What does quality of life mean to people who live and work in Forsyth County?
The Quality of Life Council wants to know and plans on asking as many people as possible over the next few months through a 10-question survey.
"It will help us better understand what people in Cumming and Forsyth County value in terms of their quality of life," said James McCoy, a member of the council. "What are priorities for them? Is it safety, education, the economy or jobs?"
McCoy, who is president and chief executive officer of the local chamber of commerce, said the survey also will ask participants what is "most valuable to them about why they live here and why they choose to be here."
The council, which began meeting earlier this year, formed as a result of the Envision 2030 program that began in 2005.
Its mission is to research what defines quality of life and to study annual progress toward that goal.
Envision 2030 was a communitywide planning process where residents and employees were asked to share their goals, projects and desires for the county. The process was initiated by the Cumming-Forsyth County Chamber of Commerce.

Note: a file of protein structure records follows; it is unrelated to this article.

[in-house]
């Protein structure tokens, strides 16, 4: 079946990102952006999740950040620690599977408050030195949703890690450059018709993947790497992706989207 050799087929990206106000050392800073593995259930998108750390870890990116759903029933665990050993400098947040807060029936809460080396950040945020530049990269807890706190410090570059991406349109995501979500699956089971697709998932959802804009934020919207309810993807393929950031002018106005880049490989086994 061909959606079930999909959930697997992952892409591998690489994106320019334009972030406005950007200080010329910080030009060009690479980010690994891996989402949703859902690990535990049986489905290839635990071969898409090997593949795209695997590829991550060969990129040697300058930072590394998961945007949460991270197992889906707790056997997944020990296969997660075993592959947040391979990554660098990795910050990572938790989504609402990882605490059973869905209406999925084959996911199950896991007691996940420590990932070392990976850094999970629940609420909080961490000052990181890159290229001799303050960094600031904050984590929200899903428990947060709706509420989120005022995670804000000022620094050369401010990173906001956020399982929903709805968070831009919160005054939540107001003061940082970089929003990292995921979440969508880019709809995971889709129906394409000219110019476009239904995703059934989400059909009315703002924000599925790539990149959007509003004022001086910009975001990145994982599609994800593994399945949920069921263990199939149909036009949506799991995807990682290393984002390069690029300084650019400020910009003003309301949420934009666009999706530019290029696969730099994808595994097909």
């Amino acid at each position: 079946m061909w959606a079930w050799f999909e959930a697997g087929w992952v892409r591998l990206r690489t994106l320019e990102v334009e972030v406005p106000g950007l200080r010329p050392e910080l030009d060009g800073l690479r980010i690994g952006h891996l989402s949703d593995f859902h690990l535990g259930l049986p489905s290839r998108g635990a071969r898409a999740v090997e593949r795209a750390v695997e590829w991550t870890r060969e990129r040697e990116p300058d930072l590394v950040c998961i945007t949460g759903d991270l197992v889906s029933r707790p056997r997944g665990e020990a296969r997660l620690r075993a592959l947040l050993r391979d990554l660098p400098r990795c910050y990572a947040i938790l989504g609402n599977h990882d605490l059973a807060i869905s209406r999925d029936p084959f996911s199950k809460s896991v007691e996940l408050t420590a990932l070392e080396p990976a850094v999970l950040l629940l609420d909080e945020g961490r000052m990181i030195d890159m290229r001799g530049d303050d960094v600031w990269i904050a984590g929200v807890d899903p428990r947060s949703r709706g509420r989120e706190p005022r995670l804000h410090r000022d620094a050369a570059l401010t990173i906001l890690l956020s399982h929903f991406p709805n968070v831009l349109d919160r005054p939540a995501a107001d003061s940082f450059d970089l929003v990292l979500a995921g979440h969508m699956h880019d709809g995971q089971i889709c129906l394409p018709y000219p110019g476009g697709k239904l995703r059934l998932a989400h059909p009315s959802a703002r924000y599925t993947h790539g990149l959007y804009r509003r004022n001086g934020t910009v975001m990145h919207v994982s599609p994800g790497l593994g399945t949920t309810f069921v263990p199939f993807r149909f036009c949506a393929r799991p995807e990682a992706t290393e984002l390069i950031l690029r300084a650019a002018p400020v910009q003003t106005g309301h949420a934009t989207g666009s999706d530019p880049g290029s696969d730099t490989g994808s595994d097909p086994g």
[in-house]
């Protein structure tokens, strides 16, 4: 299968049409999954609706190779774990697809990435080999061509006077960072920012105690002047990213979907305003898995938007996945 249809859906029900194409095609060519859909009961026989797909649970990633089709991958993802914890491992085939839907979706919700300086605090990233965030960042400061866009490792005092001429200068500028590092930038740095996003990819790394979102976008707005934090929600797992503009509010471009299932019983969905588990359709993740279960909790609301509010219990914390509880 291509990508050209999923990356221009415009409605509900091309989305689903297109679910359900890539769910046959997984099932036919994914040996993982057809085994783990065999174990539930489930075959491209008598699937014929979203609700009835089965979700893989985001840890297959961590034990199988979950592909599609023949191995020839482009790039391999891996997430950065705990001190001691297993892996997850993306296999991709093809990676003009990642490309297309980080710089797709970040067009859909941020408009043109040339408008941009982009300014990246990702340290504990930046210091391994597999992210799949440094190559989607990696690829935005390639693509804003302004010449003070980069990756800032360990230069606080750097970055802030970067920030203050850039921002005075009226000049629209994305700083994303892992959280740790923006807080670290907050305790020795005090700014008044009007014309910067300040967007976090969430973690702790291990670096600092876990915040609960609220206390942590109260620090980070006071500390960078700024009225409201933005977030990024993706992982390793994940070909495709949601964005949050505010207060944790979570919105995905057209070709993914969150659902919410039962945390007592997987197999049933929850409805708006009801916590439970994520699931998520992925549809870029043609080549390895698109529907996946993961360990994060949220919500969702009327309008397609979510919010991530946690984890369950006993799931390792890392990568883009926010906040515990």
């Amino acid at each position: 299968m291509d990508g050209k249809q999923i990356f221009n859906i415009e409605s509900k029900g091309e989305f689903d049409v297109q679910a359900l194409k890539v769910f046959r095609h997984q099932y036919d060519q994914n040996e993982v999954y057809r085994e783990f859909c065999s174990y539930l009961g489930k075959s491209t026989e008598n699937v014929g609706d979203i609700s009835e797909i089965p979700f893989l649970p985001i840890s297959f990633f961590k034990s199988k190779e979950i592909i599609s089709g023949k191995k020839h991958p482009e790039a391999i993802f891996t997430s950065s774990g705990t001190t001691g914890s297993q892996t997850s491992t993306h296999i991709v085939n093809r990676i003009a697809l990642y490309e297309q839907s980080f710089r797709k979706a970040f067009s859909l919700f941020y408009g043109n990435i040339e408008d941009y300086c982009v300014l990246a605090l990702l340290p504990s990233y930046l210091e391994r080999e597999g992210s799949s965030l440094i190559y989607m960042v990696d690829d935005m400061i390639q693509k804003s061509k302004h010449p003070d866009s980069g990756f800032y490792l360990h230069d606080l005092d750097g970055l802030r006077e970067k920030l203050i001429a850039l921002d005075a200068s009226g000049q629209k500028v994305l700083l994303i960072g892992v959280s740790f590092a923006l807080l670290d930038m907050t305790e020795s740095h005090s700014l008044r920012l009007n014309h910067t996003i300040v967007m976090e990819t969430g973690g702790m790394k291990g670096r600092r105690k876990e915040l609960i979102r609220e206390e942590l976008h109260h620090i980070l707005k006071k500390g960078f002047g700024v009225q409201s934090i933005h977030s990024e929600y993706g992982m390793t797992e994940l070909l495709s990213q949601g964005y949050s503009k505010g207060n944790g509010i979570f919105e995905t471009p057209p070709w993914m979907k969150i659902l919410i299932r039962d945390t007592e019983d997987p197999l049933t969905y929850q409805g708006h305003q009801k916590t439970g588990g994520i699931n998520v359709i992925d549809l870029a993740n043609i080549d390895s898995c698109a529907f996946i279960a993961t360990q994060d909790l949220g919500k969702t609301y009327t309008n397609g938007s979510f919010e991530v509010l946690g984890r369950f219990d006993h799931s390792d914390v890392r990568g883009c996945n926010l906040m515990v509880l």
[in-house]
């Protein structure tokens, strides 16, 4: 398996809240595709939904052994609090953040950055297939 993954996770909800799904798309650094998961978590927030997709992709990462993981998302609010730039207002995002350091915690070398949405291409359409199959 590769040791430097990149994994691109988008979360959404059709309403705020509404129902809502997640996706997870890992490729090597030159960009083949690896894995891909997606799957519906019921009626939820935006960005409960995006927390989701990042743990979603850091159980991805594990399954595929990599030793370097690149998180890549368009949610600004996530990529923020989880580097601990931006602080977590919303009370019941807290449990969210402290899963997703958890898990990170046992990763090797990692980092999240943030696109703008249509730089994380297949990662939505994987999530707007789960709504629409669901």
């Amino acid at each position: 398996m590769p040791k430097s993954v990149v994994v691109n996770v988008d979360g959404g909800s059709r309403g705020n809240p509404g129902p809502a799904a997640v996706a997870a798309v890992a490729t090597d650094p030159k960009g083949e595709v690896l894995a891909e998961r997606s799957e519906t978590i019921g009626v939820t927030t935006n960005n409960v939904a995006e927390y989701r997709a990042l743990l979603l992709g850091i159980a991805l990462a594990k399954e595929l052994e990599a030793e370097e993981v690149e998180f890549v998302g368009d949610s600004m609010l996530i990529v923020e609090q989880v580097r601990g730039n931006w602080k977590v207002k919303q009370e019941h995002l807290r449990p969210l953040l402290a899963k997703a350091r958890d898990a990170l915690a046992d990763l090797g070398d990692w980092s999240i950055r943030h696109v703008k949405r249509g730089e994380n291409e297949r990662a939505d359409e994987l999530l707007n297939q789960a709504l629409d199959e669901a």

After receiving input from more than 1,200 members of the community, the common theme was working toward improving the quality of life.
Because there are so many statistics to gather, McCoy said the council is seeking the most commonly reported concerns within the community and focusing on tracking those aspects.
"The data out there is floating around, but it's not being compiled in a comprehensive way," he said.
"We need one comprehensive report so we can look at everything together and determine where it is we're weak, where it is we're strong and, hopefully, help all of us spend our resources more thoroughly."
With the information, the council will create benchmarks against which they will measure progress toward enhancing quality of life.
McCoy said the surveys will be given to local civic groups, businesses and schools. They're also available online, where anyone can fill one out.
"Hopefully, we can find an early warning sign if we're heading in a bad direction in one area so the community can put resources there to pull it back," he said. "But what we must first do is truly determine what the community values in terms of quality of life."